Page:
**prop.table()** function in R allows you to compute the value of each cell in a table as a proportion of:

- all values in the table
- across rows
- down columns

The function can be applied to categorical data, such as counts of different items, or numerical data, such as percentages. In other words, prop.table() can be used to determine the percentage of values in a data set equal to a certain level.

The prop.table() function is part of the **stats package**, so you will need to install and load the package before you can use the function. This guide will show how to use the prop.table() function in R.

### Installing the stats package

```
install.packages('stats')
library('stats')
```

### prop.table() syntax

`prop.table(x, margin = NULL)`

#### Arguments

**x**= table or a data frame**margin**= It is optional. It can take 1 and 2 as values, where 1 stands for row-wise and 2 stands for column-wise.

### Example 1: prop.table() function without margin

In this example, we will not input the margin. Therefore, the value of each cell in the table will be divided by the sum of all cells in the table.

```
x <- matrix(1:9, 3)
x
prop.table(x)
```

#### Output

In the table, all the values add up to: 1 + 2 + 3 + 4 + 5 + 6 + 7 + 8 + 9 = 45. In the output, each value represents the original number divided by 45. For example, Cell [1,1] = 1/45 = 0.02222222.

### Example 2: prop.table() function Row-wise

In this example, we will set the margin as 1. Therefore, the value of each cell in the table will be divided by the sum of the row cells in the table.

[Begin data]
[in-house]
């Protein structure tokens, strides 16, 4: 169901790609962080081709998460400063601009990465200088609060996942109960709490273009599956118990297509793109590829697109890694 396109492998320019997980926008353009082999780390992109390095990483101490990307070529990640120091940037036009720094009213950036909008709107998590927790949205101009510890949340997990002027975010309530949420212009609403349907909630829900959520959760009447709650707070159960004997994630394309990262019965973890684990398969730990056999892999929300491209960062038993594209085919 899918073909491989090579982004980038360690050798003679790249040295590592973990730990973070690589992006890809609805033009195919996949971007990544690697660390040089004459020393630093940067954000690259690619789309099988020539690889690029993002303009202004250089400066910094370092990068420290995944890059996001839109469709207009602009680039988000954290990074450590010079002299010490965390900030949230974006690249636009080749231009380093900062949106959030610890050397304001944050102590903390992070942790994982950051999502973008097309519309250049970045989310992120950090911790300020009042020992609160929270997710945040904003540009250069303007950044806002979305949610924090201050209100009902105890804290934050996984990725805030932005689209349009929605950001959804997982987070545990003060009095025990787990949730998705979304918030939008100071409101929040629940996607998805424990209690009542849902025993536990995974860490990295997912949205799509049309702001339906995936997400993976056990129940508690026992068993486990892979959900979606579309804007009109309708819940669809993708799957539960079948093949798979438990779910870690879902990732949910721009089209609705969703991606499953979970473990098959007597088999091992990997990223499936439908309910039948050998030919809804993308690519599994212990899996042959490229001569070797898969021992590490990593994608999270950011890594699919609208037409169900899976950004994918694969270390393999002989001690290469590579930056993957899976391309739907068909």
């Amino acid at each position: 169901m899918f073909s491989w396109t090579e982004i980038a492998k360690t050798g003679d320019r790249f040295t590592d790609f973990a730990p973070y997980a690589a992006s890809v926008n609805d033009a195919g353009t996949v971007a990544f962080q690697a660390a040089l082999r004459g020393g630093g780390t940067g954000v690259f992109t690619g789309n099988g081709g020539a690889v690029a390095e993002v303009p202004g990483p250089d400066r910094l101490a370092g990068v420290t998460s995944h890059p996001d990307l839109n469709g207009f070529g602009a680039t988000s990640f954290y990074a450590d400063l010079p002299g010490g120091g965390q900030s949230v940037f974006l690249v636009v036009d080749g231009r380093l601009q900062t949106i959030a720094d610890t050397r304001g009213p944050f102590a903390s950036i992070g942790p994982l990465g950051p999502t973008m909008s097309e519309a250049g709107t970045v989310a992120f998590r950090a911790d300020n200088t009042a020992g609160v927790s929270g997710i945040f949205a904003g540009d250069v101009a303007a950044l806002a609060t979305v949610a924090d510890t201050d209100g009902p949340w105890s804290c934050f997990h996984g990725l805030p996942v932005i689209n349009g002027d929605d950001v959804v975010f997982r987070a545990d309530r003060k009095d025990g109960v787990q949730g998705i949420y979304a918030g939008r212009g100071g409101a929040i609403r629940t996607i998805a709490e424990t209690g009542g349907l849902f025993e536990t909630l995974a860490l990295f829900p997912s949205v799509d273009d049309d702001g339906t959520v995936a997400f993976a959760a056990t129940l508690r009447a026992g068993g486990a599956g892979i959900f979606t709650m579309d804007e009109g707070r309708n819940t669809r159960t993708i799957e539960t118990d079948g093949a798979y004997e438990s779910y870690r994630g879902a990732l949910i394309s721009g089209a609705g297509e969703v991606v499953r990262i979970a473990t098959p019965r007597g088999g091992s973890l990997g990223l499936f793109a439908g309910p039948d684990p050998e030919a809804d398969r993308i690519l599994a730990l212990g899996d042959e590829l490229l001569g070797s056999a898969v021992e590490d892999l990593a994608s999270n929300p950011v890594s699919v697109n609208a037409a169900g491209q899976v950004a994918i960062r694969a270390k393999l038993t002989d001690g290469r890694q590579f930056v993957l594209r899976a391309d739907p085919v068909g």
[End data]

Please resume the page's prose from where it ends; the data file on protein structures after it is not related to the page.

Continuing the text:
```
x <- matrix(1:9, 3)
x
prop.table(x,1)
```

#### Output

In the table, the first row’s values add up to: 1 + 4 + 7 = 12. Similarly, the second and third rows’ total value is 15 and 18, respectively. In the output, each value represents the original number divided by the total of the row they belong to. For example, Cell [1,1] = 1/12 = 0.08333333 and Cell [2,3] = 8/15 = 0.5333333.

### Example 3: prop.table() function Column-wise

In this example, we will set the margin as 2. Therefore, the value of each cell in the table will be divided by the sum of the column cells in the table.

```
x <- matrix(1:9, 3)
x
prop.table(x,1)
```

#### Output

In the table, the first column’s values add up to: 1 + 2 + 3 = 6. Similarly, the second and third columns’ total value is 15 and 24, respectively. In the output, each value represents the original number divided by the total of the column they belong to. For example, Cell [1,1] = 1/6 = 0.1666667 and Cell [3,2] = 6/15 = 0.4000000.